Group: Super ModEARator
Joined: April 1992
||Posted: Oct. 18, 2005, 1:18 pm
Hurricane Wilma forecasted to hit Florida, become a Category 3 hurricane with winds exceeding 111 mph
The National Hurricane Center says that Wilma has grown to hurricane level, and the latest map shows its largest probability path as well as the surrounding "bubble" of potential landfall areas making landfall along the peninsula of Florida (including Walt Disney World) as well as the potential of the storm going across parts of the Florida panhandle. The Disney Cruise Line's ports of call (including home base of Port Canaveral and Castaway Cay) are also in the area where Hurricane Wilma could go.
One of the computer projections actually shows the eye of Hurricane Wilma going over Walt Disney World and the Orlando metro area!
Below is the latest map (as of 11 AM EDT Tuesday, 10/18/05) from the National Hurricane Center of Hurricane Katrina's predicted area of landfall, with all the computer models averaged into the white dotted line ...
Click here to see the map larger.
For the latest information and the latest forecast map information, click here.
From the Associated Press:
October 18, 2005, 11:01 AM EDT
Wilma strengthened into a hurricane today on a path that could threaten Florida, Cuba and Mexico, tying the record for the most hurricanes to form in an Atlantic season.
Wilma is the 12th hurricane of the season, a number reached once before in 1969 since record keeping began in 1851. At 11 a.m. EDT, Wilma had top sustained winds of near 75 mph, just above the 74 mph threshold to be a hurricane.
Long-range forecasts show Wilma could hit western Cuba or the Yucatan Peninsula before heading into the Gulf of Mexico by Friday. The storm could also spare those countries while passing through the narrow Yucatan Channel. Either way, computer models showed Wilma bearing down on Florida over the weekend.
It is forecast to become a Category 3 hurricane with winds exceeding 111 mph by Thursday. Conditions such as warm water and favorable atmospheric winds in the northwestern Caribbean and the Gulf of Mexico indicate strengthening, forecasters said.
"It does look like it poses a significant threat to Florida by the weekend. Of course, these are four- and five-day forecasts, so things can change,'' said Dan Brown, a meteorologist at the National Hurricane Center in Miami.
Six hurricanes have hit Florida since August 2004, causing more than $20 billion in estimated damage and killing nearly 150 people in the state. Another hurricane, Rita, brushed by the Florida Keys last month. Wilma was on a path that could threaten coastal areas hit by Hurricane Charley last year.
Wilma first entered the history books Monday, becoming the Atlantic hurricane season's 21st named storm before dawn, tying the record set in 1933 and exhausting the list of storm names.
At 11 a.m., Wilma's center was about 195 miles south-southeast of Grand Cayman and about 200 miles east-northeast of the Nicaragua/Honduras border. It was moving northwest near 7 mph.
The Gulf Coast was already battered this year by Hurricanes Katrina, Rita and Dennis, while Emily hit Mexico. The areas devastated by Katrina will likely be spared by Wilma.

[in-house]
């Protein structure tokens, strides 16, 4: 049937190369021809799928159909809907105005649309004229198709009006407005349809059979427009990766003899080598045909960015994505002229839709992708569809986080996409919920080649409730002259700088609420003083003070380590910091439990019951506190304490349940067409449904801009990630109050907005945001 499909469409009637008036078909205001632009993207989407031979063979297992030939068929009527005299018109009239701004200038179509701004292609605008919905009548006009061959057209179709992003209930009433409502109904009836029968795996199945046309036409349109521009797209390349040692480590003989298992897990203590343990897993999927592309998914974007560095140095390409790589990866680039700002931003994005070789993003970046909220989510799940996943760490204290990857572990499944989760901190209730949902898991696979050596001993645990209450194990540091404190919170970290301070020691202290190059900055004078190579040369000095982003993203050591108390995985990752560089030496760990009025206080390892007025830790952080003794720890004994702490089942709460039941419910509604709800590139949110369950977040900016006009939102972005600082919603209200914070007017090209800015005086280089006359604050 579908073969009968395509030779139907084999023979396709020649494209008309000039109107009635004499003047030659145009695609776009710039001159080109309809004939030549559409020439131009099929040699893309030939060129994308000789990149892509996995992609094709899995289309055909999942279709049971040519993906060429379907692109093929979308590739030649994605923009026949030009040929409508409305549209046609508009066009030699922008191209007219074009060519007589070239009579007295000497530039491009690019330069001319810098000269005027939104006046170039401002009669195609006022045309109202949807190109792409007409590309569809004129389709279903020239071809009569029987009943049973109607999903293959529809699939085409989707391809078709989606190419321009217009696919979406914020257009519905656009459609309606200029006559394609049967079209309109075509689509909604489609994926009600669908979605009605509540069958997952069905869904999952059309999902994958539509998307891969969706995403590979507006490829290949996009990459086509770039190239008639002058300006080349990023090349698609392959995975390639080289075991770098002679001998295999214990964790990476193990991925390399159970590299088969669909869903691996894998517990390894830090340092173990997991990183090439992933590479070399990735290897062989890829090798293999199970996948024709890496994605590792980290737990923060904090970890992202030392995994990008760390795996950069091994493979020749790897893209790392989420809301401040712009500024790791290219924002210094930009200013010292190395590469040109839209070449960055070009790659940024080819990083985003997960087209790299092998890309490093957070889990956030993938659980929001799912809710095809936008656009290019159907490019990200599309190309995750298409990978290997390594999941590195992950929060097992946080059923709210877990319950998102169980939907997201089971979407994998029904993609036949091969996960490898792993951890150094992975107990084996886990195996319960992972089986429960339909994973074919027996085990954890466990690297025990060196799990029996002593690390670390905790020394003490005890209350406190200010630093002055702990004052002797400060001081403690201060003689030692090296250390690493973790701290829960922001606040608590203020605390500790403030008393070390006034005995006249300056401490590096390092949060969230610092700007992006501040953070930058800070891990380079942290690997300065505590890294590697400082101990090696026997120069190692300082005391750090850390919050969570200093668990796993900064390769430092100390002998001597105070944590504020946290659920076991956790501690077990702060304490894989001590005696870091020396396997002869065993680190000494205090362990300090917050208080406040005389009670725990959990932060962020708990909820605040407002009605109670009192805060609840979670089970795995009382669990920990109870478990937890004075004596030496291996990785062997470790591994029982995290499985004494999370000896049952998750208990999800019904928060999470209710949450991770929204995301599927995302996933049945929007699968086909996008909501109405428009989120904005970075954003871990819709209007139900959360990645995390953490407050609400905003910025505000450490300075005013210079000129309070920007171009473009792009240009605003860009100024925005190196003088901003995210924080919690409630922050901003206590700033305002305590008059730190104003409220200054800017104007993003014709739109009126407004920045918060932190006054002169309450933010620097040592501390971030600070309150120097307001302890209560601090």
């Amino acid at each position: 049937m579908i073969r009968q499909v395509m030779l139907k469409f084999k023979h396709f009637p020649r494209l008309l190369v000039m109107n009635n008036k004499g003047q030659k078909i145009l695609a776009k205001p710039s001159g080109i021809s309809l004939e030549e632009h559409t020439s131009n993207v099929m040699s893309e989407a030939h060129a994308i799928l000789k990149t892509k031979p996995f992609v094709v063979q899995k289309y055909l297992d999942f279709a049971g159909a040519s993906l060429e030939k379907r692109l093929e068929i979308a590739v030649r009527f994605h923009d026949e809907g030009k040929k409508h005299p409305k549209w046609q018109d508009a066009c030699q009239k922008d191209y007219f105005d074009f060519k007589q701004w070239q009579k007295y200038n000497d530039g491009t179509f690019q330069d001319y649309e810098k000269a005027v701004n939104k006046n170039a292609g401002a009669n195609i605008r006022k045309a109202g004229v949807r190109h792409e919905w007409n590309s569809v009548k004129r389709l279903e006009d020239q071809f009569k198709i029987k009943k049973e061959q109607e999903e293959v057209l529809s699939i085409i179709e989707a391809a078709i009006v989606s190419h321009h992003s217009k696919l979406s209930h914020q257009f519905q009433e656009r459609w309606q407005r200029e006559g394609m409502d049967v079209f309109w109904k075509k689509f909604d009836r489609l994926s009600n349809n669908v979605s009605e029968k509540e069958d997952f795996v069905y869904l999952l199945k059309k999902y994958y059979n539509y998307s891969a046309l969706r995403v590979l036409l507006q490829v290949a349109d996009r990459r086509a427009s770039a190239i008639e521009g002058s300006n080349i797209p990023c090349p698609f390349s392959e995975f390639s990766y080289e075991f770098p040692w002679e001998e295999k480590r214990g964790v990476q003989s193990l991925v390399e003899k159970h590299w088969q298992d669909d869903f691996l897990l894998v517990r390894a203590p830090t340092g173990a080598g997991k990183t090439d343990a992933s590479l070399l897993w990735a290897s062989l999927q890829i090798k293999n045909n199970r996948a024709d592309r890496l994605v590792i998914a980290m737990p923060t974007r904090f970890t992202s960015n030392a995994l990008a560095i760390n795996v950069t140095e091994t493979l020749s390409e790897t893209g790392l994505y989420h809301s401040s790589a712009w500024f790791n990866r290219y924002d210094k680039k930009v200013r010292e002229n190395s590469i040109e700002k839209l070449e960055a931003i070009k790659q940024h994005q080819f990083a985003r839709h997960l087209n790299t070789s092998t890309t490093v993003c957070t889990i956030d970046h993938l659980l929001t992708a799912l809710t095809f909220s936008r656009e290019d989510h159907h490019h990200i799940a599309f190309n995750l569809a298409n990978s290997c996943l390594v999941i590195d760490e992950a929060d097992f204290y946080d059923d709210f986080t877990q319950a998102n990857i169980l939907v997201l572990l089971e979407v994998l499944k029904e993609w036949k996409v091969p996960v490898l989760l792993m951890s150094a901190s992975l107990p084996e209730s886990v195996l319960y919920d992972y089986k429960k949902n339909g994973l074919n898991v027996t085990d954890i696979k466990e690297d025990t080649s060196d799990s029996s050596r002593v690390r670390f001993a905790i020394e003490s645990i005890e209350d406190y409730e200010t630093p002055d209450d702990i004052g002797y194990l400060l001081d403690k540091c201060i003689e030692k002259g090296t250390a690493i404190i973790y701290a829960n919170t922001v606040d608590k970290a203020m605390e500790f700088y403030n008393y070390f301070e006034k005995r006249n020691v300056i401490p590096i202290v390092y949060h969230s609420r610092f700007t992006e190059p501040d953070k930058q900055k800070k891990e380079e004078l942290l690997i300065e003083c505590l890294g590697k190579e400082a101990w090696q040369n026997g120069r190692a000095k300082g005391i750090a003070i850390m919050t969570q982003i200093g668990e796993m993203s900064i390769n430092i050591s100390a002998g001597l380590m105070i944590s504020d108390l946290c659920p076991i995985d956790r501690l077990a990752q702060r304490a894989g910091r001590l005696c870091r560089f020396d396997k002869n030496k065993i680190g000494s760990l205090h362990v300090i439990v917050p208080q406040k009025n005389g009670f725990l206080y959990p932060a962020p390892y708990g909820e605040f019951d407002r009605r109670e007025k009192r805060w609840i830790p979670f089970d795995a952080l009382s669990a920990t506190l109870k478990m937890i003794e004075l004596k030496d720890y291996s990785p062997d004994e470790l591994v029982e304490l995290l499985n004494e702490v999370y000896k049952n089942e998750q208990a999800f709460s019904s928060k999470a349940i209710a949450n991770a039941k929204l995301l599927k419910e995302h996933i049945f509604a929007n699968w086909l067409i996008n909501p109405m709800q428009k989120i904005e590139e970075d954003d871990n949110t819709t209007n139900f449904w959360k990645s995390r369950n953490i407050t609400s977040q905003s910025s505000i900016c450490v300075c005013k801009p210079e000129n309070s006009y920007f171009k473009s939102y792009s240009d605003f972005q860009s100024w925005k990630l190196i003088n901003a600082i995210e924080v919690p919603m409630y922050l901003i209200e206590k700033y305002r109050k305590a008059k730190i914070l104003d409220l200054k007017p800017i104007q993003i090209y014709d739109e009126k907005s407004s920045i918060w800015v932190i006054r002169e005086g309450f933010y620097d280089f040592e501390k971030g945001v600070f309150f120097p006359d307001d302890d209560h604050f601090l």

"There's no scenario now that takes it toward Louisiana or Mississippi, but that could change,'' said Max Mayfield, director of the National Hurricane Center.
The Cayman Islands were under a hurricane watch, meaning those conditions could be felt within 36 hours. A tropical storm warning was posted there and for the Honduran coast, meaning those conditions were expected within 24 hours. The storm is expected to bring 2 to 6 inches of rain in the Caymans, southeastern Cuba, Haiti, Honduras and Jamaica, with as much as 12 inches possible in some areas, forecasters said.
Since 1995, the Atlantic has been in a period of higher hurricane activity. Scientists say the cause of the increase is a rise in ocean temperatures and a decrease in the amount of disruptive vertical wind shear that rips hurricanes apart. Some researchers argue that global warming fueled by man's generation of greenhouse gases is the culprit.
Forecasters at the hurricane center say the busy seasons are part of a natural cycle that can last for at least 20 years, and sometimes up to 40 or 50. They say the conditions are similar to those when the Atlantic was last in a period of high activity in the 1950s and 60s.
It's difficult to know whether the Atlantic was even busier at any time before record keeping began. And satellites have only been tracking tropical weather since the 1960s, so some storms that just stayed at sea or hit unpopulated areas before then could have escaped notice.
The six-month hurricane season ends Nov. 30. Wilma is the last on the list of storm names for 2005; there are 21 names on the yearly list because the letters q, u, x, y and z are skipped. If any other storms form, letters from the Greek alphabet would be used, starting with Alpha. That has never happened in roughly 60 years of regularly named Atlantic storms.
"We've got six weeks to go, so a lot of things can happen,'' Mayfield said, noting that there have been 10 late-season hurricanes Category 3 or higher since 1995.
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